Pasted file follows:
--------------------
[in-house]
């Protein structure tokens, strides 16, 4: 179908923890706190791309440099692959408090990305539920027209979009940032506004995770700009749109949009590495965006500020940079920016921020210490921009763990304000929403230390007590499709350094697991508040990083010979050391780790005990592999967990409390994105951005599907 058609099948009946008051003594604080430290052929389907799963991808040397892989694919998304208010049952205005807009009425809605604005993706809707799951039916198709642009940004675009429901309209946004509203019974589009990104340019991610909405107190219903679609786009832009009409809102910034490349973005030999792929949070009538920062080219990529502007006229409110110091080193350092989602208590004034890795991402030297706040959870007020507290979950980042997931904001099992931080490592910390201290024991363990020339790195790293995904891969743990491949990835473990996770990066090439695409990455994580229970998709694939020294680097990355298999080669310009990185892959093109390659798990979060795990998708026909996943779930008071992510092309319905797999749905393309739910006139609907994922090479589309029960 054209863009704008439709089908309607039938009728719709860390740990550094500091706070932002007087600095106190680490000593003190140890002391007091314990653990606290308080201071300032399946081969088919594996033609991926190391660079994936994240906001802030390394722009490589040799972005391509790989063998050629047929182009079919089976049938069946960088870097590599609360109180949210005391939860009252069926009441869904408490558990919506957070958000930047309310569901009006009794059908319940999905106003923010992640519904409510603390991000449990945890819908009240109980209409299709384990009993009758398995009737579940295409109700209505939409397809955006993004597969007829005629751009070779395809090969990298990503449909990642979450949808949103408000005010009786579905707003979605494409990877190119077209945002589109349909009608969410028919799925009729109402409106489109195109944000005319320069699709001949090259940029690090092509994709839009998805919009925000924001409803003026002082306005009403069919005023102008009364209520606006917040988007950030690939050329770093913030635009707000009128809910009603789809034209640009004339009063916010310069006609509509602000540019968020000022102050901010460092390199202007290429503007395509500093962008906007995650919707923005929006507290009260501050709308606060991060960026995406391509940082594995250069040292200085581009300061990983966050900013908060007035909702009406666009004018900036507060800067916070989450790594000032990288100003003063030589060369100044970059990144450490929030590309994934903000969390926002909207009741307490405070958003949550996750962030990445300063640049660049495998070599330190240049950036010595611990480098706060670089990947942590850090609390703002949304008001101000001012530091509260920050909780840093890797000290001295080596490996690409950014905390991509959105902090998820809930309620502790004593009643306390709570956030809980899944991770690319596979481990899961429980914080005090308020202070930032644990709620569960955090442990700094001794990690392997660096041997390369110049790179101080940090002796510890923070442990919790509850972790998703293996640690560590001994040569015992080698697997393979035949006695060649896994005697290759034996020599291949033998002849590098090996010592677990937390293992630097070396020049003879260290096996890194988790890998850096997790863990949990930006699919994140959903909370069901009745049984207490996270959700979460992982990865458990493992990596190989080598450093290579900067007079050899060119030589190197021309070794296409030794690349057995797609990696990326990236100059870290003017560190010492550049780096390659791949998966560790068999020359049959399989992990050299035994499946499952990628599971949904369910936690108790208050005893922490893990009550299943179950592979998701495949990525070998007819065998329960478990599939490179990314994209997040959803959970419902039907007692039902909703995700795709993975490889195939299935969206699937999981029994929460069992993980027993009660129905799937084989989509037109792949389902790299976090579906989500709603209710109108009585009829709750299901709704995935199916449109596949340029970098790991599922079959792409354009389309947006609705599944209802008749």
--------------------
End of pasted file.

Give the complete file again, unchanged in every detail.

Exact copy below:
[in-house]
């Protein structure tokens, strides 16, 4: 179908923890706190791309440099692959408090990305539920027209979009940032506004995770700009749109949009590495965006500020940079920016921020210490921009763990304000929403230390007590499709350094697991508040990083010979050391780790005990592999967990409390994105951005599907 058609099948009946008051003594604080430290052929389907799963991808040397892989694919998304208010049952205005807009009425809605604005993706809707799951039916198709642009940004675009429901309209946004509203019974589009990104340019991610909405107190219903679609786009832009009409809102910034490349973005030999792929949070009538920062080219990529502007006229409110110091080193350092989602208590004034890795991402030297706040959870007020507290979950980042997931904001099992931080490592910390201290024991363990020339790195790293995904891969743990491949990835473990996770990066090439695409990455994580229970998709694939020294680097990355298999080669310009990185892959093109390659798990979060795990998708026909996943779930008071992510092309319905797999749905393309739910006139609907994922090479589309029960 054209863009704008439709089908309607039938009728719709860390740990550094500091706070932002007087600095106190680490000593003190140890002391007091314990653990606290308080201071300032399946081969088919594996033609991926190391660079994936994240906001802030390394722009490589040799972005391509790989063998050629047929182009079919089976049938069946960088870097590599609360109180949210005391939860009252069926009441869904408490558990919506957070958000930047309310569901009006009794059908319940999905106003923010992640519904409510603390991000449990945890819908009240109980209409299709384990009993009758398995009737579940295409109700209505939409397809955006993004597969007829005629751009070779395809090969990298990503449909990642979450949808949103408000005010009786579905707003979605494409990877190119077209945002589109349909009608969410028919799925009729109402409106489109195109944000005319320069699709001949090259940029690090092509994709839009998805919009925000924001409803003026002082306005009403069919005023102008009364209520606006917040988007950030690939050329770093913030635009707000009128809910009603789809034209640009004339009063916010310069006609509509602000540019968020000022102050901010460092390199202007290429503007395509500093962008906007995650919707923005929006507290009260501050709308606060991060960026995406391509940082594995250069040292200085581009300061990983966050900013908060007035909702009406666009004018900036507060800067916070989450790594000032990288100003003063030589060369100044970059990144450490929030590309994934903000969390926002909207009741307490405070958003949550996750962030990445300063640049660049495998070599330190240049950036010595611990480098706060670089990947942590850090609390703002949304008001101000001012530091509260920050909780840093890797000290001295080596490996690409950014905390991509959105902090998820809930309620502790004593009643306390709570956030809980899944991770690319596979481990899961429980914080005090308020202070930032644990709620569960955090442990700094001794990690392997660096041997390369110049790179101080940090002796510890923070442990919790509850972790998703293996640690560590001994040569015992080698697997393979035949006695060649896994005697290759034996020599291949033998002849590098090996010592677990937390293992630097070396020049003879260290096996890194988790890998850096997790863990949990930006699919994140959903909370069901009745049984207490996270959700979460992982990865458990493992990596190989080598450093290579900067007079050899060119030589190197021309070794296409030794690349057995797609990696990326990236100059870290003017560190010492550049780096390659791949998966560790068999020359049959399989992990050299035994499946499952990628599971949904369910936690108790208050005893922490893990009550299943179950592979998701495949990525070998007819065998329960478990599939490179990314994209997040959803959970419902039907007692039902909703995700795709993975490889195939299935969206699937999981029994929460069992993980027993009660129905799937084989989509037109792949389902790299976090579906989500709603209710109108009585009829709750299901709704995935199916449109596949340029970098790991599922079959792409354009389309947006609705599944209802008749």